BikeReady education happens inside and outside your classroom.
To arrange cycle skills training, follow a series of simple steps:
Having a lead teacher organise this for a syndicate or school is a time-saver. You can also plan BikeReady delivery across a Community of Learning | Kahui Ako so student learning progresses through their school years.
The lead teacher coordinates with instructors before, during and after visits to school. For example, discussing practical matters such as where to run Grade 1 (on school grounds) and Grade 2 (local streets with low traffic levels).
Each classroom teacher delivers curriculum activities selected to fit with their student needs and interests. Teachers are also requested to be present during training sessions to help with positive behaviour and giving feedback to students.
BikeReady curriculum resources are available for classroom lessons. Classroom learning aligned to the NZ Curriculum helps students to become problem solvers who discuss, experiment and create resources that develop a deeper understanding of safe riding.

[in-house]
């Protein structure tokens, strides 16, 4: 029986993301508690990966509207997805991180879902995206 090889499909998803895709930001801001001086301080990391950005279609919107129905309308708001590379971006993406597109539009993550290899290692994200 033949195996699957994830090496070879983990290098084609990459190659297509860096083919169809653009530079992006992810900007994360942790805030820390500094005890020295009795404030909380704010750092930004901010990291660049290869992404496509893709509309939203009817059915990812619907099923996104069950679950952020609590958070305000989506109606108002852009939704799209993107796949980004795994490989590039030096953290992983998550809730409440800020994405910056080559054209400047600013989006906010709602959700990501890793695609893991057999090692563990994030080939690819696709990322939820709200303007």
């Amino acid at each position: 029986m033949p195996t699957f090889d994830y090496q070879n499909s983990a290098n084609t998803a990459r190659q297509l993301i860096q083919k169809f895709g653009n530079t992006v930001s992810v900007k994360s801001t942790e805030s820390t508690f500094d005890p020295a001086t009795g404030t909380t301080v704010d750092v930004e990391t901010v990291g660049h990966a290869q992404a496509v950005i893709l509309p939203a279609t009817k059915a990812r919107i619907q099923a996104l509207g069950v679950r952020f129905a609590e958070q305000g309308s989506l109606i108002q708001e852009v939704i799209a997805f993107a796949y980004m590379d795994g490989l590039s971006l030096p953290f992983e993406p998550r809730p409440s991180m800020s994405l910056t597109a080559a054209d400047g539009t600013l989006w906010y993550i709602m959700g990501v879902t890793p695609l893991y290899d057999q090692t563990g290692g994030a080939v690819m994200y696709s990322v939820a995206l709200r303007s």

BikeReady cycle skills training for schools and curriculum resources are free.
For cycle skills training:
Grade 1: 8 years+ (Year 4+)
Grade 2: 10 years+ (Year 6+)
Grade 3: 13 years+ (Year 9+)
Each student brings their own roadworthy bike and approved bike helmet to school for the training sessions. This is explained to parents in the sign-up letter from providers.
If some students don't have their own bike, here's what to do.
- Get students to share bikes during Grade 1 training. This is not suitable for Grade 2 (on-road)
- Ask your provider for help. Some providers have a small number of bikes and helmets to cover shortfalls
- Help parents find affordable roadworthy bikes. Ask providers about local trusts that upcycle second-hand bikes
- Purchase a school set of bikes. Start small and expand as needed. Funding options include the school's operational funding, PTA fundraising, grants and the Bikes in Schools Initiative
Bikes must be in a roadworthy condition and meet legal requirements. Instructors will check the safety of each bike in the first session. Students take part in the bike check — it's an important skill to learn. BMX bikes are okay.
As a starting point, each bike should be the right size for the rider, have pumped up tyres, two working brakes and a red or yellow rear reflector.
Students need to wear a bicycle helmet when riding a bike. The helmet must be the right size and shape for their head and correctly fitted. It should be brightly coloured or have a high visibility sticker, and be standards approved.
Students may wear their normal clothes or PE gear. Raincoats are handy.
Avoid clothes that get in the way or can be unsafe: long loose skirts, jerseys tied around waists, long laces, baggy trousers and open toed shoes.